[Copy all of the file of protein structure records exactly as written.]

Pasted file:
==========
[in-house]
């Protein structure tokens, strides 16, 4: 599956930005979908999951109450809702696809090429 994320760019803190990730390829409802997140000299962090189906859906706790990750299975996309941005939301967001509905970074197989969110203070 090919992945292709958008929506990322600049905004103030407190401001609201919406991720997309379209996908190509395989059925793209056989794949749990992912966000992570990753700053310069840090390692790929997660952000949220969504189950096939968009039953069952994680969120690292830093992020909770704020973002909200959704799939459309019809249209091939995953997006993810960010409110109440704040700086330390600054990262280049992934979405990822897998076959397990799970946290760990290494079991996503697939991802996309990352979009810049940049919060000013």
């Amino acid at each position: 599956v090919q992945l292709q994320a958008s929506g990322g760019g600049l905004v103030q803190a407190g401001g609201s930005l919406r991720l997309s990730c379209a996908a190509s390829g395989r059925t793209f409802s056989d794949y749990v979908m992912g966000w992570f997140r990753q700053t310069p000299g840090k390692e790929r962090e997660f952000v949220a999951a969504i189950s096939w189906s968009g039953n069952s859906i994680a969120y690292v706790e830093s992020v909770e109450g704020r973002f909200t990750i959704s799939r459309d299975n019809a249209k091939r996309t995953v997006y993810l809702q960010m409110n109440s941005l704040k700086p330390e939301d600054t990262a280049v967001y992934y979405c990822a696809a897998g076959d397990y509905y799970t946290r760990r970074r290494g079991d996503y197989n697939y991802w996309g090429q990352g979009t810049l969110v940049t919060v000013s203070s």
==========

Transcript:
[in-house]
């Protein structure tokens, strides 16, 4: 599956930005979908999951109450809702696809090429 994320760019803190990730390829409802997140000299962090189906859906706790990750299975996309941005939301967001509905970074197989969110203070 090919992945292709958008929506990322600049905004103030407190401001609201919406991720997309379209996908190509395989059925793209056989794949749990992912966000992570990753700053310069840090390692790929997660952000949220969504189950096939968009039953069952994680969120690292830093992020909770704020973002909200959704799939459309019809249209091939995953997006993810960010409110109440704040700086330390600054990262280049992934979405990822897998076959397990799970946290760990290494079991996503697939991802996309990352979009810049940049919060000013």
């Amino acid at each position: 599956v090919q992945l292709q994320a958008s929506g990322g760019g600049l905004v103030q803190a407190g401001g609201s930005l919406r991720l997309s990730c379209a996908a190509s390829g395989r059925t793209f409802s056989d794949y749990v979908m992912g966000w992570f997140r990753q700053t310069p000299g840090k390692e790929r962090e997660f952000v949220a999951a969504i189950s096939w189906s968009g039953n069952s859906i994680a969120y690292v706790e830093s992020v909770e109450g704020r973002f909200t990750i959704s799939r459309d299975n019809a249209k091939r996309t995953v997006y993810l809702q960010m409110n109440s941005l704040k700086p330390e939301d600054t990262a280049v967001y992934y979405c990822a696809a897998g076959d397990y509905y799970t946290r760990r970074r290494g079991d996503y197989n697939y991802w996309g090429q990352g979009t810049l969110v940049t919060v000013s203070s």